March 10, 2015
Nearly four years into the Syrian conflict, more than three million refugees in Jordan, Lebanon, Turkey and beyond have strained local governments’ capacity to offer basic services to Syrians in desperate need of medical care.
Syrian Missions, which began organizing aid missions to Jordan in 2012, coordinates with the National Arab American Medical Association [NAAMA] to recruit volunteers and specialists from different specialties.
The organization runs week-long trips to Jordan three times a year, with volunteer doctors arriving with duffel bags stuffed with medicine. Once on the ground, they coordinate with local NGOs to organize temporary clinics for Syrian refugees.
Operating in the towns of Mafraq and Ramtha near the Syrian border, and the cities of Amman, Irbid and the Zaatari camp, Syrian Missions delivers on-site medical services at no charge.
“There is no outside funding, we don’t take a penny from anyone,” says Dr. Humam Akbik, head of the Pain Medicine Division at Mercy Health Hospital in Cinncinati.
The mission to Jordan was organized and managed by Atlantic Humanitarian Relief in collaboration with other partners, of whom Dr. Akbik is one. The volunteers provided free medical care, supplies, medication and humanitarian aid to displaced Syrians.
The volunteers pay for their own flights, accommodation and food because they believe they have an obligation to help, Akbik, a Harvard-educated physician, tells Syria Direct’s Ammar Hamou.
Syria Direct accompanied the team to one of its clinics in Ramtha last month.
Ramtha, just two kilometers from one of Jordan’s two official border crossings with Syria, is now home to thousands of refugees, many of whom fled Daraa province in the south.
On the day of the visit, hundreds of Syrians waited on the streets outside the town’s medical clinic, which had been reorganized and staffed by medical and humanitarian volunteers from the Atlantic Humanitarian Relief Organization to accommodate the mass influx of patients.
Below is a collection of quotations from doctors, patients and volunteers.
Dr. Humam Akbik, MD—Chief, Pain Medicine Division at Mercy Health
“There is no outside funding, we don’t take a penny from anyone.
You have to understand when I come [to Jordan], my office in America is closed, I don’t see patients, but I have employees and I have to pay them. You’re not only losing money from your productivity, your losing money, and then you’re paying here. It’s a triple whammy.
Twenty-five percent of our residents are Arabs with American backgrounds and seventy-five percent are Americans with no connections to Arabs or Syria.”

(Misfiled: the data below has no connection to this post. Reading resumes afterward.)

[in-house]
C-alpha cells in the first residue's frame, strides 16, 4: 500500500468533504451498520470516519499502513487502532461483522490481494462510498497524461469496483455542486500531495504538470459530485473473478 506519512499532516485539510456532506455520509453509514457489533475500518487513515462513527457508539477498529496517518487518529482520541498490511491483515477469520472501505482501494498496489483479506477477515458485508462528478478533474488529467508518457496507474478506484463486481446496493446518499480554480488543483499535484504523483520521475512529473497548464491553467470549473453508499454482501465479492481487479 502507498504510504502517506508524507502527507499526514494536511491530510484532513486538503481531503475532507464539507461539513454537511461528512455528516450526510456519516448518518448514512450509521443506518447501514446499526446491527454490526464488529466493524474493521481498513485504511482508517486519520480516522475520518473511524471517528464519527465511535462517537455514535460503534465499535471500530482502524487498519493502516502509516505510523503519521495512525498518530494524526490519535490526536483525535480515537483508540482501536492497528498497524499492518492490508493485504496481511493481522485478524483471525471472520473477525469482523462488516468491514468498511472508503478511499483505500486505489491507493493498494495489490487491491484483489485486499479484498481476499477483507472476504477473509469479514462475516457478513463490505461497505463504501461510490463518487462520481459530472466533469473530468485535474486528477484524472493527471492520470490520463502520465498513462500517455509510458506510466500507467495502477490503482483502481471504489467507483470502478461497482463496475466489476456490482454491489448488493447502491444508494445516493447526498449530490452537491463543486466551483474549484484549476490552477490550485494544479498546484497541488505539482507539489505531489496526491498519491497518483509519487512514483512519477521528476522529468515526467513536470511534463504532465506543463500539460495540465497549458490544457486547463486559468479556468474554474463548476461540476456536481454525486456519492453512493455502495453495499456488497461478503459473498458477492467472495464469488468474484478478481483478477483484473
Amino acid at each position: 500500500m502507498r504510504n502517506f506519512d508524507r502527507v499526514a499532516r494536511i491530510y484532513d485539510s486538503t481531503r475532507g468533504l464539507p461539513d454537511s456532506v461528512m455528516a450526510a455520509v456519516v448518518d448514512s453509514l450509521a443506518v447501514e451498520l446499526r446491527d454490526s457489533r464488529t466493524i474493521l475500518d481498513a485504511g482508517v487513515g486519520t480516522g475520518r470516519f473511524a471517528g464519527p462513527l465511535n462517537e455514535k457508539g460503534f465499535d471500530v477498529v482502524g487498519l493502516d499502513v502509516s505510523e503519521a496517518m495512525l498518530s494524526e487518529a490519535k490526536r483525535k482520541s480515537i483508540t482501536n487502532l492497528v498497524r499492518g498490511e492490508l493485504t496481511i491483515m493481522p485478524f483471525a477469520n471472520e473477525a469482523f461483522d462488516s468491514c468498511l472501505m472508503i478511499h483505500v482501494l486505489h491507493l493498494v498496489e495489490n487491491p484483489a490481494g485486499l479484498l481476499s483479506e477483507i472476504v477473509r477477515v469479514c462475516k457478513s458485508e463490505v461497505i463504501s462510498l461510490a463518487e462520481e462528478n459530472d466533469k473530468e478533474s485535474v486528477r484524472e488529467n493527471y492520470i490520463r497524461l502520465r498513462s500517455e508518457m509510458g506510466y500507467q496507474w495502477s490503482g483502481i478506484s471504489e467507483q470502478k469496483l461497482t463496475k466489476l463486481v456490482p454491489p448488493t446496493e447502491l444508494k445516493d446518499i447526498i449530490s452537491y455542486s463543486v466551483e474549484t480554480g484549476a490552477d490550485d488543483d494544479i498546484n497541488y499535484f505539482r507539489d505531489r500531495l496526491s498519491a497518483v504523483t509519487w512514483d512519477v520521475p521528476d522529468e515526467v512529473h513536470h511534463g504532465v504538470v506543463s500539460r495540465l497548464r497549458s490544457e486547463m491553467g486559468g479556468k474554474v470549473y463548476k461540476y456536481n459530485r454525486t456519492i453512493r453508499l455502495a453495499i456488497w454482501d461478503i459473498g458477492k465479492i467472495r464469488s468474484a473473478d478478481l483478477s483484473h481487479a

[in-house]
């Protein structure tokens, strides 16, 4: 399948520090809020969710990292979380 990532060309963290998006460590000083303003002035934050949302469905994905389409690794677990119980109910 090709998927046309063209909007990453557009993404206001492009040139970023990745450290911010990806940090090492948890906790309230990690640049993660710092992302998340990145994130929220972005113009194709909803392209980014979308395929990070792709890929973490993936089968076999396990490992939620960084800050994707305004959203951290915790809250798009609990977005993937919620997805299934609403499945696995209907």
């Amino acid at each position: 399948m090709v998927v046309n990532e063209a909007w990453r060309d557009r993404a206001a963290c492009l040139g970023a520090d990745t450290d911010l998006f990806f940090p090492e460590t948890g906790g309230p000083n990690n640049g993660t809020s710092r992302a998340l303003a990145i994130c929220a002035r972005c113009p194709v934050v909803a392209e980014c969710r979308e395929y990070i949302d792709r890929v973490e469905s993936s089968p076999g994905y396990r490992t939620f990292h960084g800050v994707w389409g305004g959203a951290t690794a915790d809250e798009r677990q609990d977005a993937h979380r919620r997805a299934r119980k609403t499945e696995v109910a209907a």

Jordanian medical volunteers assist Syrian patients.
Tisneem Mbydeen—Sixth-year Jordanian medical student, working in psycho-social clinic
“From the psycho-social side, you’re getting PTSD, anxiety, trauma from losing family members. People are also severely financially disabled so they’re worried about this—you find the full spectrum of issues.
This may be surprising given the socio-economic status of people, but they recognize that psycho-sociology is an important part of their health, especially people from the rural areas. You find that this is one of the first things that they ask for. Some people come here just for that support.
Many women have lost their husbands or have been abandoned.
People are in desperate need of everything. So providing them medicine for their chronic diseases like hypertension, diabetes, etc, is hugely important.”
Mouawia Nachawi—Syrian volunteer, translator
“The organization has the experience now because it began three years ago. The doctors know what the patients need, what medicines they need to bring. That said, they still have problems. Even today they told me that the airport security took six bags of medicines…because the medicines came from the US.
The patients don’t care about whose treating them or from where the medicine comes.
Many of the patients think that they need to take with them the medicine now, even if they’re not sick at the moment, because they know they’ll need it later.
When you see injured people who can’t talk, who can’t see, I’ve seen things I don’t want to see—in one case, half the head was gone.”
Syrian male patient—asked to remain anonymous
“[I came today] primarily because of the experience of the physicians and the speed of access to medical services because of many doctors and good organization. On other days [when I go to a medical clinic] I may wait the entire day and still not see a doctor.”
Dr. Humam Akbik distributes snacks to Syrian children.
Syrian female patient—45 years old, asked to remain anonymous
“For me the important thing [about today’s clinic as opposed to others] is its ability to see a large number of patients on the same day because there are so many doctors [in one place] and of all kinds of specialties.”
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